In 1985 I left the desert for a job in Kansas City, Missouri, a city that had long been racially divided. I moved to have the chance to live closer to my family in St. Louis and take an interesting job.
Two years later, I was offered a position as director (and sole employee) of a day drop-in center for street people. Thankfully, I was able to get an assistant about a year later.
It was a late spring afternoon in 1988, long before the Black Lives Matter movement began.
I was walking from my downtown office at the Homeless Center to a nearby social service agency.
Suddenly a young Black man dashed across a vacant lot with four policemen in pursuit. Three of those men were white, one I thought might be Japanese.
Suddenly, the young man’s shoe slipped off, and he knew it was over. He stopped, raised his hands, and turned to face his pursuers.
I’d paused to watch, of course. But I was shocked when the first cop to reach the man began to beat him with his club. The victim covered his head and he was hollering, “No, man! No! I stopped!”
Without even thinking, I ran over and hollered at the cops to stop. They did. Not because I’d told them to but because they were surprised at my interruption.
One of the white men walked toward me and said I had to leave or I’d be arrested for interfering with police business.
I walked away but continued to watch, standing there as they handcuffed and hauled their captive back across the lot and around a corner.
I didn’t follow them, but today I wish I had.
What I did do was write a letter to the editor describing the event. I told the paper I wanted my accounting printed anonymously, but they refused, saying the paper required that my name be on the letter.
I had to think about that for a bit. Kansas City police were well known at the time for basically doing whatever they wanted to do. But ultimately, I agreed to having my name printed.
The next morning, my assistant opened the Homeless Center and I came in maybe twenty minutes later. There were a dozen or so men already there.
When I walked in, one of them waved the newspaper and they all began to cheer and applaud. One guy borrowed my scissors so he could cut out the article and put it on the wall. Suddenly, I was a hero.
Within an hour, I got a call from the Chief of Police. He wanted to know if my letter was true and I told him that of course it was. He asked if I thought I could identify the policemen, and I said I believed I could.
I walked same route as I had a few days before, this time passing the social service agency and nervously entering the police station. The captain himself met me and escorted me to a room that had a few dozen photos posted.
I identified all four who’d been there, first telling him who’d swung the billyclub and next which one had threatened me with arrest. Then I quickly pointed out the other two. The whole ID process took me under a minute. The men’s faces had burned into my brain.
I was notified about a week later that all four men had been put on leave and the one who’d swung the club had been demoted.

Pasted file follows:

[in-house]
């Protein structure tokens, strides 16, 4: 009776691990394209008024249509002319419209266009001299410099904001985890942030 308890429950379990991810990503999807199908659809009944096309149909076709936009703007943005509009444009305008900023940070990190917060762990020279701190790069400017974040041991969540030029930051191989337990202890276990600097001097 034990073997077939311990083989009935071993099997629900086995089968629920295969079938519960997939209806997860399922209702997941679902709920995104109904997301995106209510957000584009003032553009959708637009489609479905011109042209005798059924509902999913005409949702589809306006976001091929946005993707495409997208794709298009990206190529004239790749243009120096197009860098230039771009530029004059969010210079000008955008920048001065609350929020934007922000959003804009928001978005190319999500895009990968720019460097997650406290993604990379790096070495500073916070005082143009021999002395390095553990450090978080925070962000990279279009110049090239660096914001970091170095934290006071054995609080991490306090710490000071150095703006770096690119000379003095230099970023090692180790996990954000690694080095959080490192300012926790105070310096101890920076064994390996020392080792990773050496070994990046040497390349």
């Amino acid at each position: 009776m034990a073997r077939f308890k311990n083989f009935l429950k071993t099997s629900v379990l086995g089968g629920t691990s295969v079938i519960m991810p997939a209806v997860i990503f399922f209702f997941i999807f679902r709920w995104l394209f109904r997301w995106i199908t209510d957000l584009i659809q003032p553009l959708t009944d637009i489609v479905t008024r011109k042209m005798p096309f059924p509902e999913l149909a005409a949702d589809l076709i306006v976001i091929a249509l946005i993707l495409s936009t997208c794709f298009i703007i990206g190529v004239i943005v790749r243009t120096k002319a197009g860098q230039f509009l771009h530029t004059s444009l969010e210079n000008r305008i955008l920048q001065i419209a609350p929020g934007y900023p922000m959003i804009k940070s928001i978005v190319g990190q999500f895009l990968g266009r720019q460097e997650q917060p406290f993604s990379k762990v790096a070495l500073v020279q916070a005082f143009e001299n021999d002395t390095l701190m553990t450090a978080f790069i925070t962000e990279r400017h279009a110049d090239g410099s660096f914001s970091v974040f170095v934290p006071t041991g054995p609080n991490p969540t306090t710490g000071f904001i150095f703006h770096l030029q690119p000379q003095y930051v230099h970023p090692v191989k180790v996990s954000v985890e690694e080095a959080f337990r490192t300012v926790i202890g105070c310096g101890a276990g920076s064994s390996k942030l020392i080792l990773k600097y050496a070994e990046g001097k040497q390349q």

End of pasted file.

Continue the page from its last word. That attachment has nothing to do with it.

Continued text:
I have no idea if the man who’d been beaten was satisfied with the outcome, but I was. I wondered if the Black man had been surprised by my intervention. I also wondered if the police had beat him more later because of it.
Since it was Kansas City, I was truly uncomfortable for several months afterwards. I never sped. I made complete stops and always used my turn signal. I waited at crosswalks until the light was green and didn’t even consider jaywalking.
I didn’t want anyone in the department to have even the hint of an excuse to ticket or arrest me for anything.
All was well at the Center until mid-summer when one morning one of the guys came tearing in, running through the big main area and heading out the back. I dashed out of my office to see what was going on and almost collided with a cop in pursuit. I remained in front of him as he screeched to a halt.
I chewed him out for chasing through the Center and told him he was welcome to visit but that our space was off limits for chasing and arresting.
By then he’d lost whoever he was after, so he just snarled at me and left through the front door.
There was a good crowd there that day, over twenty guys. They first roared with laughter and then cheered me again.
That story circulated for days, and guys who came in only occasionally dropped by to thank me. Some gave me a hug.
Interestingly, after that, the regular beat cop (not the one who’d been chasing a client) came in one day and said he’d like to drop by now and again. He said he wouldn’t be looking for anyone nor be there to arrest anyone. He just wanted an occasional friendly presence.
I about fainted but decided to trust him. I told him it would be okay. The guys weren’t real pleased, but over time, they got to know that cop and true to his word, he never gave anyone a hard time when he dropped in. The guys adjusted and even found they could talk to him, ask him questions.
A simple intervention on a vacant lot and stopping a chase culminated in a bridge-building between the guys I worked with and at least one man, one tiny piece, of the Kansas City Police Department.
Never doubt that one small action can have a profound effect.